An Interview with Constance Bommelaer de Leusse, Executive Director, Project Liberty’s McCourt Institute
Constance de Leusse joined Project Liberty’s McCourt Institute in November 2022 and serves as its Executive Director. She has more than 20 years of experience in digital policy and capacity building. She started her career working in the French prime minister’s services on information society issues. She then joined the Internet Society, the international NGO founded by Vint Cerf, one of the fathers of the internet, as Vice President of Institutional Relations and Empowerment. She has been instrumental in developing new internet governance institutions, and founded the Internet Technical Advisory Committee to the Organisation for Economic Co-operation and Development (OECD), facilitating the participation of global technical and academic communities into international policy discussions. In 2013, she was seconded to UNESCO to help develop their internet governance strategy. She has served on a number of committees including the World Economic Forum Internet For All Steering Committee, and the UN Secretary-General’s Multistakeholder Advisory Group of the Internet Governance Forum (IGF). On a part-time basis, she teaches digital governance at the university of Sciences Po. She also serves in the Naval Reserve of the French army. She holds a master’s degree in law from the Paris Panthéon Asass University, a post-graduate degree in EU politics from Sciences Po, and a diploma in management from the London School of Economics (LSE).
The McCourt Institute (mccourtinstitute.org) was established in 2021 with a $75 million initial investment. The Institute aims to enhance digital governance by supporting timely, actionable research on ethical technology and serving as a meeting ground for technologists, social scientists, policymakers and governance experts, and leaders from the public and private sector. Together, these interdisciplinary partners are focused on creating a framework for online activity and growth that supports innovation and focuses on technology for the common good. Through the McCourt Institute, founding partners Sciences Po and Georgetown University will each receive grants of $25 million over 10 years to support the development of new scientific work conducted by their community of researchers. The Institute is a key component of Project Liberty (projectliberty.io), an international nonprofit working to transform how the internet works, create a more equitable digital economy, and develop a new civic architecture for the digital world.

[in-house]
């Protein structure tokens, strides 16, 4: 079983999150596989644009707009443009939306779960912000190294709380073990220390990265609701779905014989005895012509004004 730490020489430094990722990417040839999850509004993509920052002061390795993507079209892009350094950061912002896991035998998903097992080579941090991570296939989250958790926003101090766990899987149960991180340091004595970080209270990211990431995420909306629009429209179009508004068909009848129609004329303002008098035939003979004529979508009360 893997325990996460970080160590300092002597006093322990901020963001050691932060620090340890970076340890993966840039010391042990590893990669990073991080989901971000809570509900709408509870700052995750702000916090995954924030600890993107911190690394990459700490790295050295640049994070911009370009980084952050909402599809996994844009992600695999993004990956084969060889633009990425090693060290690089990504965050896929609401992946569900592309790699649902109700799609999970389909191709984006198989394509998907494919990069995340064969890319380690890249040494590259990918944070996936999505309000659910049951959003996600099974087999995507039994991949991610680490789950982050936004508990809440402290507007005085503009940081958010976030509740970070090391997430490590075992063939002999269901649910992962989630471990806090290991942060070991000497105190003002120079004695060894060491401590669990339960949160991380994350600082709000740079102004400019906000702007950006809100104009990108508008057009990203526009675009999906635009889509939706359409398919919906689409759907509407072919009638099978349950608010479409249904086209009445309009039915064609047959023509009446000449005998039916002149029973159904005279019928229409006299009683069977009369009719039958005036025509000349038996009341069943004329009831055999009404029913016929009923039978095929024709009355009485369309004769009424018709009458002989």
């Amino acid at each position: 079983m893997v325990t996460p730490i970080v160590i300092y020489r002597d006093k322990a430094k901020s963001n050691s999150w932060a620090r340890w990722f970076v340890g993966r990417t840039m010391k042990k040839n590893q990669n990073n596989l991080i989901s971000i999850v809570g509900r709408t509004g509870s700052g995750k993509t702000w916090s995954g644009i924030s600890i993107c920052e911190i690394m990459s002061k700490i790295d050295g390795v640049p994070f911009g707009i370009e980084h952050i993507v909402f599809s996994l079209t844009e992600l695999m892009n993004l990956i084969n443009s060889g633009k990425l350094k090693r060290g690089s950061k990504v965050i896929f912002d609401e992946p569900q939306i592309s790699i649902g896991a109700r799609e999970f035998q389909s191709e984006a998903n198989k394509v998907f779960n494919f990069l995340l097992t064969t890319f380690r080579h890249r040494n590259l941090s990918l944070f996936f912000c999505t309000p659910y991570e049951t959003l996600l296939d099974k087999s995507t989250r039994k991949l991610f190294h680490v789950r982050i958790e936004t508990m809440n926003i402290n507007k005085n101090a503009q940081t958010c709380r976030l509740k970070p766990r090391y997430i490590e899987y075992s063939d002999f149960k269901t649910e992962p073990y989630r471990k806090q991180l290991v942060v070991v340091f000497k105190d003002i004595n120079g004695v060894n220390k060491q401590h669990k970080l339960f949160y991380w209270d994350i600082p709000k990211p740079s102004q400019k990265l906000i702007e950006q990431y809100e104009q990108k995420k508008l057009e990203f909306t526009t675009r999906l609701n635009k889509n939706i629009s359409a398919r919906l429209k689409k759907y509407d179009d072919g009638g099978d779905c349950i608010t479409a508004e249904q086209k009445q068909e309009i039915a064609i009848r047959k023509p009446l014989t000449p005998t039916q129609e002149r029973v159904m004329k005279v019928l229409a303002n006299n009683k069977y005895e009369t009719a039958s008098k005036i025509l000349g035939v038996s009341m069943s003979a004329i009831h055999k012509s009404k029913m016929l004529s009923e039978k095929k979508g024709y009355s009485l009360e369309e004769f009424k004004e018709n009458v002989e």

Will you provide an overview of the McCourt Institute?
I recently joined the McCourt Institute as Executive Director, and the McCourt Institute is a key part of Project Liberty. Project Liberty is a comprehensive international effort focusing on accelerating a movement for change and advancing a decentralized technology so that people can be in control of their data and have better agency online. The McCourt Institute brings the fundamental pillar of governance to this project. We are set up as an international institute with two foundational academic partners, Georgetown University in Washington, DC, and Sciences Po in Paris, and a growing network of collaborators. This transatlantic approach gives us the opportunity to be at the heart of academic and political ecosystems where the future of technical governance, but also policy, is being designed.
We have several goals at the McCourt Institute. One is to accelerate research in areas that are necessary to enable regulatory and technical environments to allow for ethical technology and good governance frameworks to flourish. We have a set of activities with our partner universities, including grants that we offer and programs that are impact-oriented. We want the findings of the research to be quickly translated into either technical solutions that are going to improve technology for better lives or influence the development of policy frameworks that will foster innovation for the common good and be enlightened by the rigorous contributions of the universities and practitioners that we are partnering with.
“We are set up as an international institute with two foundational academic partners, Georgetown University in Washington, DC, and Sciences Po in Paris, and a growing network of collaborators. This transatlantic approach gives us the opportunity to be at the heart of academic and political ecosystems where the future of technical governance, but also policy, is being designed.”
How critical are metrics to measure the impact of the McCourt Institute’s work?